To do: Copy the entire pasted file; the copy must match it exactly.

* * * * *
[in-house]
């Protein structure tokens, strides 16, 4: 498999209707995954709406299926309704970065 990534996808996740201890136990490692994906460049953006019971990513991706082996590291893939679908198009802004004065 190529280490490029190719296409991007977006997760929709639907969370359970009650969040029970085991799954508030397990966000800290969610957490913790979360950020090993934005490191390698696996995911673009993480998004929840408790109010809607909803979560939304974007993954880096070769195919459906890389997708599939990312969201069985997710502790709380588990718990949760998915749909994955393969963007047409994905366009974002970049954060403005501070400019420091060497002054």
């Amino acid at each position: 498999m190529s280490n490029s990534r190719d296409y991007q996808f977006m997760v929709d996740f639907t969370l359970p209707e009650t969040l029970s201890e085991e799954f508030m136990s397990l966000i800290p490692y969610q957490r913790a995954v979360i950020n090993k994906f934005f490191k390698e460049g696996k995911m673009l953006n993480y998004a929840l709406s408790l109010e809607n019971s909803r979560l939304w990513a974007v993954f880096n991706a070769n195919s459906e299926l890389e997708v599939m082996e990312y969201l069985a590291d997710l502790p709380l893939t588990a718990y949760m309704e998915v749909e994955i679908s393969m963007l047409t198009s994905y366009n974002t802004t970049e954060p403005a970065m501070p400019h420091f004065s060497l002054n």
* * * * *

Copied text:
[in-house]
């Protein structure tokens, strides 16, 4: 498999209707995954709406299926309704970065 990534996808996740201890136990490692994906460049953006019971990513991706082996590291893939679908198009802004004065 190529280490490029190719296409991007977006997760929709639907969370359970009650969040029970085991799954508030397990966000800290969610957490913790979360950020090993934005490191390698696996995911673009993480998004929840408790109010809607909803979560939304974007993954880096070769195919459906890389997708599939990312969201069985997710502790709380588990718990949760998915749909994955393969963007047409994905366009974002970049954060403005501070400019420091060497002054």
């Amino acid at each position: 498999m190529s280490n490029s990534r190719d296409y991007q996808f977006m997760v929709d996740f639907t969370l359970p209707e009650t969040l029970s201890e085991e799954f508030m136990s397990l966000i800290p490692y969610q957490r913790a995954v979360i950020n090993k994906f934005f490191k390698e460049g696996k995911m673009l953006n993480y998004a929840l709406s408790l109010e809607n019971s909803r979560l939304w990513a974007v993954f880096n991706a070769n195919s459906e299926l890389e997708v599939m082996e990312y969201l069985a590291d997710l502790p709380l893939t588990a718990y949760m309704e998915v749909e994955i679908s393969m963007l047409t198009s994905y366009n974002t802004t970049e954060p403005a970065m501070p400019h420091f004065s060497l002054n």